Group Inertia: individuals are strongly affected by norms in a group and these norms may impede an individual to accept change ( Robbins and Sanghai, 2006).
Threat to Expertise: changing the organization structure or work patterns results in posing a danger to the specialized groups (Robbins and Sanghai,2006).
Threat to existing relationships: if there is a change in decision making authority, there would be a threat to the long power relationships which is established within the company or the organization (Robbins and Sanghai, 2006).
Threat to existing allocations: people who possess many resources all the time see change as great danger because they feel satisfied with the existing work conditions ( Robbins and Sanghai,2006).
Misunderstanding and lack of trust: individual resist change when they think that it is a loss for them and when they understand its implications and when they realize that it will cost them more than they gain. This is happening if there is a luck of trust between the employees and the person who initiate the change (Kotellnikov, 2001).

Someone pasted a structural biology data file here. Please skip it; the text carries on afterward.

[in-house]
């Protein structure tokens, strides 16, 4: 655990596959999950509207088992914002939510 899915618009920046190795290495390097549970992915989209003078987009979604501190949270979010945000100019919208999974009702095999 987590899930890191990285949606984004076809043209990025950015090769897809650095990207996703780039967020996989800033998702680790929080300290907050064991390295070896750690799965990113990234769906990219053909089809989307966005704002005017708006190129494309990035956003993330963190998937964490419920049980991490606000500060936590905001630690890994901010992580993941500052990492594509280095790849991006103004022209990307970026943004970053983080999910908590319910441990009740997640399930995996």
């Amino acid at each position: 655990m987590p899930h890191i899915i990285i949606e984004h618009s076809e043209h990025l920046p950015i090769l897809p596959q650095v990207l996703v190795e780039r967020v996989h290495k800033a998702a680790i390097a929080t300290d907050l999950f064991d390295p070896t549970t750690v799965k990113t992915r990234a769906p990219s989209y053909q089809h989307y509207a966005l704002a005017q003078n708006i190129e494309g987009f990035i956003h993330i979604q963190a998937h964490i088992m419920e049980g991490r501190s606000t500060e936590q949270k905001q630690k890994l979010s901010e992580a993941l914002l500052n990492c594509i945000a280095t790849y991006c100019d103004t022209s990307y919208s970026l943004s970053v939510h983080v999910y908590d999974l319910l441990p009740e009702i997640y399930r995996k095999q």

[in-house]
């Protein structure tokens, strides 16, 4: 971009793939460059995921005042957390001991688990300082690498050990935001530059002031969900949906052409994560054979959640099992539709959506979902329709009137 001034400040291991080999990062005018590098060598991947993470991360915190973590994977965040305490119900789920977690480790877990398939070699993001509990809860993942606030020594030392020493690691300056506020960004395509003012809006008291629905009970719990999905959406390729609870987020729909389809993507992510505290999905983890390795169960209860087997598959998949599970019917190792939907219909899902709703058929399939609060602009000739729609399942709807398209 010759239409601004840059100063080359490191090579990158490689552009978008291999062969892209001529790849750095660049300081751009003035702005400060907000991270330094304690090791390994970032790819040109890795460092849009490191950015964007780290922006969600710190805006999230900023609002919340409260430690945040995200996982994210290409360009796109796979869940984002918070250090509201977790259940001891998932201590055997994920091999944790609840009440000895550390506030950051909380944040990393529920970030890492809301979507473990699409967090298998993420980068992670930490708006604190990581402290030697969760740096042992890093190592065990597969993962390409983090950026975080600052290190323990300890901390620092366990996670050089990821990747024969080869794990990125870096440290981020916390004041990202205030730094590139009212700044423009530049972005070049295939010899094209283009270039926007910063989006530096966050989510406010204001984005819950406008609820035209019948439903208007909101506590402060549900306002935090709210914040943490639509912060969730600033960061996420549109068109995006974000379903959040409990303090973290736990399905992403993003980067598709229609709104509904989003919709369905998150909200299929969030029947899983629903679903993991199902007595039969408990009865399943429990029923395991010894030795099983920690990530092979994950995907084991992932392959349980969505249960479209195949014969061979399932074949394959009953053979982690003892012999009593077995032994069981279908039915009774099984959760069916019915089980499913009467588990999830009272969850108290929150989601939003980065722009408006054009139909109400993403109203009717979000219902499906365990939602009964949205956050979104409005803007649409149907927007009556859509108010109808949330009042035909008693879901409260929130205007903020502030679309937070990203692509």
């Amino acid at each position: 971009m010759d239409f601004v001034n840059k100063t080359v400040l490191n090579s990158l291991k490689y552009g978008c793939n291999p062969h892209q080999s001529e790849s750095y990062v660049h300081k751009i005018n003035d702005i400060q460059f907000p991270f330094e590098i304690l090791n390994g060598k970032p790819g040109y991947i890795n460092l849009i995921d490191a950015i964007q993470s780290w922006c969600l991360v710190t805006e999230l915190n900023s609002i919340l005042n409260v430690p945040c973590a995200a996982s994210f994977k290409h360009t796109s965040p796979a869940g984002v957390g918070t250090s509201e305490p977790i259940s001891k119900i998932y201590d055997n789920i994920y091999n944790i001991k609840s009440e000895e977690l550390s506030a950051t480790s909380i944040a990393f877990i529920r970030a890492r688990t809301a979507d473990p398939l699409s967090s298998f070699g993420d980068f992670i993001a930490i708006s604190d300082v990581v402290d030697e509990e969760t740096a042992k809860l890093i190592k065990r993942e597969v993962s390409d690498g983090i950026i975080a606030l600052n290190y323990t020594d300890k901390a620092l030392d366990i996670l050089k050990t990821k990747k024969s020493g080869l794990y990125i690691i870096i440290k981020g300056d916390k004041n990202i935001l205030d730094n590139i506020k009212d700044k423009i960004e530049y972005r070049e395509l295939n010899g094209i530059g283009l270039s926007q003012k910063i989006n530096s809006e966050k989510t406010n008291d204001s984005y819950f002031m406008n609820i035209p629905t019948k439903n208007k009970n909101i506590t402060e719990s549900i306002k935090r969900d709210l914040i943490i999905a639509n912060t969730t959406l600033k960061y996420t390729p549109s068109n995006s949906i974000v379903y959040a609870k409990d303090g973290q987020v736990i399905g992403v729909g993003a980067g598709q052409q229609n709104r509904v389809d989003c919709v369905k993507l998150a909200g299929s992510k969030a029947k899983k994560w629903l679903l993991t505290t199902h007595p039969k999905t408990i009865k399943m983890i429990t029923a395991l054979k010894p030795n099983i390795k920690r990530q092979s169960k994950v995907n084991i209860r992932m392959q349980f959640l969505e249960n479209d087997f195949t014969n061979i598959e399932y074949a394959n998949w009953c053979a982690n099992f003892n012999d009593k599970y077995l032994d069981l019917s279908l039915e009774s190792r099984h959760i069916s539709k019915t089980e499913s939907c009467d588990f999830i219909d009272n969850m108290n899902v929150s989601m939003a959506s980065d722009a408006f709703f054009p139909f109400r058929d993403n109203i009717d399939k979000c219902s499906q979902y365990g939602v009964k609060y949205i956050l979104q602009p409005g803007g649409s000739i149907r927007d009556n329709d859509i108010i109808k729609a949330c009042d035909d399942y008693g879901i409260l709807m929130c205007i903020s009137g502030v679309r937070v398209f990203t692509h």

2.3- TECHNIQUES FOR REDUCING RESISTANCE TO CHANGE
There are many techniques which are used to reduce resistance to change. Change can be reduced by utilizing these following techniques:
Education and communication: Communicating the rationale for the change decision to the employees can reduce resistance. Resistance would be negligible if employees realize the facts. Change can be communicated using many methods such as face to face , memos, group presentation. This would help if all members of the organization trust each other (Robbins & Sanghai, 2006).
Participation: resistance to change ca also be reduced by involving employees who are against change in the decision process. If the participants are able to make valued suggestions, their involvement would decrease resistance, rise their loyalty and the change decision would have a meaning. But, the advantage is that "there is a tendency of making inappropriate decision and taking too much time" (Robbins & Sanghai, 2006).